France Bans the Use of Wild Animals in Traveling Circuses

Tiger Running Free

Photo: Stock Photos from MARTIN MECNAROWSKI/Shutterstock

Traveling circuses have wowed viewers around the world for over 100 years. Acrobats, trained elephants, and clown cars are standard fare under the “Big Top.” However, animal rights activists have long critiqued acts which use wild animals. This month, France's environmental minister announced a ban preventing wild animals from performing in traveling shows. The nation joins over 20 other European countries with similar prohibitions in an effort to bring the treatment of wild animals in line with modern best practices.

The French ban began as a grassroots movement, with over 400 local officials enacting similar rules within their jurisdictions. Minister Barbara Pompili—who announced the new rules—cited ethical concerns for the “welfare of captive wildlife.” Tigers, elephants, lions, and bears usually roam great distances in their wild habitats. Circus animals spend long hours in small cages and are sometimes forced to perform when sick. At a press conference, the minister declared, “It is time that our ancestral fascination with these wild beings no longer translates into situations where their captivity is favored over their welfare.”

The new rules will also apply to French marine parks, called dolphinariums. Breeding of dolphins and captive killer whales must stop. Marine animals, like their circus peers, will be housed in wildlife sanctuaries. These rules are intended to phase in over the next few years. To avoid leaving behind human workers, the government has allocated eight million euros to retrain the circus and dolphinarium workforce. The minister emphasized a sense of collaboration. “We are asking [the circuses] to reinvent themselves, this is going to be a period when they will need support, and the state is going to be at their side,” she said. “That transition will be spread over several years, because it will change the lives of many people.”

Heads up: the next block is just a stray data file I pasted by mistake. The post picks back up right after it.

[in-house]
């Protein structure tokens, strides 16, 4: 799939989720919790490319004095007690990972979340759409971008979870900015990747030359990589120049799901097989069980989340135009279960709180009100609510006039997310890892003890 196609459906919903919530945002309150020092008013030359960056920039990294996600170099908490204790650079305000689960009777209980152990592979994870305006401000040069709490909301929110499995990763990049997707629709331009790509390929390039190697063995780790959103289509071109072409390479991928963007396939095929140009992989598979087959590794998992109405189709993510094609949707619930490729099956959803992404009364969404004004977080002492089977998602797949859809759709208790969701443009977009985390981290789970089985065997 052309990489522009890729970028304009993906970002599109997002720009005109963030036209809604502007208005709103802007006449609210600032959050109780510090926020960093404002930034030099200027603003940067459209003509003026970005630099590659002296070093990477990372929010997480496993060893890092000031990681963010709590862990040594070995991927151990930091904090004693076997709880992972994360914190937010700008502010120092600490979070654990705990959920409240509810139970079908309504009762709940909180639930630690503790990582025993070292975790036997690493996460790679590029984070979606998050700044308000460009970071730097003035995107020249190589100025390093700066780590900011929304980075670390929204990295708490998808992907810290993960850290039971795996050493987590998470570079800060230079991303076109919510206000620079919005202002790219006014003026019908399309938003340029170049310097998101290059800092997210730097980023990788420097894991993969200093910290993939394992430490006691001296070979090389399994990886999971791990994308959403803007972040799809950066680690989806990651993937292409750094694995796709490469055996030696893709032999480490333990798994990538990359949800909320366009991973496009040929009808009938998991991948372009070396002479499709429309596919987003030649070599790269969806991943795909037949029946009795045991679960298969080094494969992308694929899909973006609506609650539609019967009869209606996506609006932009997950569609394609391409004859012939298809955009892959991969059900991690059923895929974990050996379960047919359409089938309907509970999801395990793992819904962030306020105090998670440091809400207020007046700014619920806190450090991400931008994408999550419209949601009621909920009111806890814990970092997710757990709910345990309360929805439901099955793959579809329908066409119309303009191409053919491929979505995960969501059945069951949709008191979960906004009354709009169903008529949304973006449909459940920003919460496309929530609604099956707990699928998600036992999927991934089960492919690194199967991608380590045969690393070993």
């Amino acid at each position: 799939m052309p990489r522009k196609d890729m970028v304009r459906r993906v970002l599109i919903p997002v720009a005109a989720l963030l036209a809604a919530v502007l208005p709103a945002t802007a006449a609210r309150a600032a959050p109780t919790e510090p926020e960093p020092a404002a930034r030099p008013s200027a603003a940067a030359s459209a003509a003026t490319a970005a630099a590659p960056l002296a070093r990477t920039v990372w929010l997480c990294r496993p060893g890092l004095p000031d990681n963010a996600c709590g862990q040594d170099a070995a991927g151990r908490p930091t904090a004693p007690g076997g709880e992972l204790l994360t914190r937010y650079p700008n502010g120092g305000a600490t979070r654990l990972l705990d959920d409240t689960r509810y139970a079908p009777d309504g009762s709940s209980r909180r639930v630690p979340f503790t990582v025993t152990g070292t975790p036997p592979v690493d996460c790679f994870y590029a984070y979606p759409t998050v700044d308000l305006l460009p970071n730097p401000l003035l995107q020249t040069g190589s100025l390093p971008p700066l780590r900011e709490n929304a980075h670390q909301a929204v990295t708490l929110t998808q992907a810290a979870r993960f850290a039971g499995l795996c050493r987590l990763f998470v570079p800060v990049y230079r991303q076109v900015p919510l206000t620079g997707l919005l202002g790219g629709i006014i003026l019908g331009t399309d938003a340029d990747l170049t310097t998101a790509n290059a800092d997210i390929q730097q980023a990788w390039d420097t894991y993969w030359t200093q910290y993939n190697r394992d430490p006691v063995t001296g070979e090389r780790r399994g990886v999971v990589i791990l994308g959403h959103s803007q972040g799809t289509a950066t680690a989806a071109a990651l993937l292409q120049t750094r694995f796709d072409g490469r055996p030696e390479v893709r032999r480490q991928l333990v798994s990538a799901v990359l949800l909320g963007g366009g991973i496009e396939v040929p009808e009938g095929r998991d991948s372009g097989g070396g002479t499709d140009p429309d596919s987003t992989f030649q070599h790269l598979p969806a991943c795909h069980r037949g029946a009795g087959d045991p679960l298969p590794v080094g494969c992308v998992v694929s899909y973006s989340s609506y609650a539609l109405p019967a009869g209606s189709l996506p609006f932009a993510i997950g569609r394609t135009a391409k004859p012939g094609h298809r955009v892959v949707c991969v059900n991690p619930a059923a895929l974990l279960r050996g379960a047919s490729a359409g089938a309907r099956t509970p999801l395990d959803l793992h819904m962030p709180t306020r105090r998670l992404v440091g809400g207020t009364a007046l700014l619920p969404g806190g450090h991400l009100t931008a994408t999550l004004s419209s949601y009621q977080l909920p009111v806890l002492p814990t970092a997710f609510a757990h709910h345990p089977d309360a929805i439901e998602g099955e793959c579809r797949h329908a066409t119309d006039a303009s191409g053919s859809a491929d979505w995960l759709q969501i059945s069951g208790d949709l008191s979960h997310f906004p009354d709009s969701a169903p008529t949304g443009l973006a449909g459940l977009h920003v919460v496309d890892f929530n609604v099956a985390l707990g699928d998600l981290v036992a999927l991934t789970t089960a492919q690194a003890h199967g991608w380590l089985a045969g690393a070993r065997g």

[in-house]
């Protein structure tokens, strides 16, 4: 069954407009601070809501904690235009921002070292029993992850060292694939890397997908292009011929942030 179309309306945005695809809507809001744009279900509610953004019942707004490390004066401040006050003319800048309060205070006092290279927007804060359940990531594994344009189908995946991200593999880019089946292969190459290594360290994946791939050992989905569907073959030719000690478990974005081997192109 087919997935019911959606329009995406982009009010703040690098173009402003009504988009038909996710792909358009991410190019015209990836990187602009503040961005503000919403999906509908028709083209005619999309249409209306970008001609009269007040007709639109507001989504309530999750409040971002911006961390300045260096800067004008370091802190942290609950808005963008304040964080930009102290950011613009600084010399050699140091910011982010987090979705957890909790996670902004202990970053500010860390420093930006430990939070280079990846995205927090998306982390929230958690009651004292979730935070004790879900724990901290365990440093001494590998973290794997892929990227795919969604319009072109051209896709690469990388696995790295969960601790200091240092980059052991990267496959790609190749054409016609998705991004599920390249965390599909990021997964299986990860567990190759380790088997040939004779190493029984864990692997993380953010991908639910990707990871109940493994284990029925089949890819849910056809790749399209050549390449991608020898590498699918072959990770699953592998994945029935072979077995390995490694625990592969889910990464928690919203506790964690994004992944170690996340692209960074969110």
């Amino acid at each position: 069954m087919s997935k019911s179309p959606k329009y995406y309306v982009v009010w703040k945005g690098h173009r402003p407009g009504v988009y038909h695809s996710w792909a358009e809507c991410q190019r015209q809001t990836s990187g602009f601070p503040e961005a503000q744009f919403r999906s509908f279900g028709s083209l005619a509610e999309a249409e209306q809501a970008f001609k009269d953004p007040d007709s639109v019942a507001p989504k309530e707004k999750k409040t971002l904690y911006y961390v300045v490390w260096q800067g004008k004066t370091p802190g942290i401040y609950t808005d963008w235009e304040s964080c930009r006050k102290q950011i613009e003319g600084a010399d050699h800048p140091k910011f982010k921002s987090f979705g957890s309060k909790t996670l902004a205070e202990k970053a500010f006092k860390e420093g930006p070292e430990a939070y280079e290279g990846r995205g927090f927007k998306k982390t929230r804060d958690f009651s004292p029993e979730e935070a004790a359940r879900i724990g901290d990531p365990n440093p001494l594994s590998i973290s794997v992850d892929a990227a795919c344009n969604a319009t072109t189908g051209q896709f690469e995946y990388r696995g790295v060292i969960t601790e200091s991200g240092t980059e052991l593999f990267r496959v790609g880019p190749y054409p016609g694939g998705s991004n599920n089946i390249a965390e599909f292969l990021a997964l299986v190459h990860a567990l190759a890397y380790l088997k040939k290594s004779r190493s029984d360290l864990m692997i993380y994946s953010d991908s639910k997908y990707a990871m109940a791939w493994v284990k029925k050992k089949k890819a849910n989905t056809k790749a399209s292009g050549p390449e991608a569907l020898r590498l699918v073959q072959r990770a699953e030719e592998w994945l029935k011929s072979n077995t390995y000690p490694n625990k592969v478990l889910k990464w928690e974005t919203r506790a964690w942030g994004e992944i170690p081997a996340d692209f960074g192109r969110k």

To learn more about the history of circus animals, you can read about the famous Ringling circus on National Geographic. You can also learn more on animal welfare websites.

France has announced a ban on using wild animals in traveling circuses.

Tiger Show Circus

Photo: Stock Photos from SERGEY PETROV/Shutterstock

The new rules derive from ethical concerns across Europe about the abuse and poor quality of life faced by lions, tigers, and elephants in captivity.

Circus Elephant Animal Cruelty

Photo: Stock Photos from HELLORF ZCOOL/Shutterstock

French marine parks, known as dolphinariums, will also be subject to closure. Animals will be rehoused in sanctuaries.

Orca Dolphinarium Marine Park

Photo: Stock Photos from MIKE PRICE/Shutterstock

Circuses will still have human and domestic animal performers. The government has dedicated millions of euros to retraining wildlife animal workers for new roles.

Circus Acrobats

Photo: Stock Photos from STOCKPHOTOVIDEO/Shutterstock

h/t: [UNILAD]

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Madeleine Muzdakis

Madeleine Muzdakis is a Contributing Writer at My Modern Met and a historian of early modern Britain & the Atlantic world. She holds a BA in History and Mathematics from Brown University and an MA in European & Russian Studies from Yale University. Madeleine has worked in archives and museums for years with a particular focus on photography and arts education. When she isn’t writing, she enjoys hiking, film photography, and studying law while cuddling with her cat Georgia.
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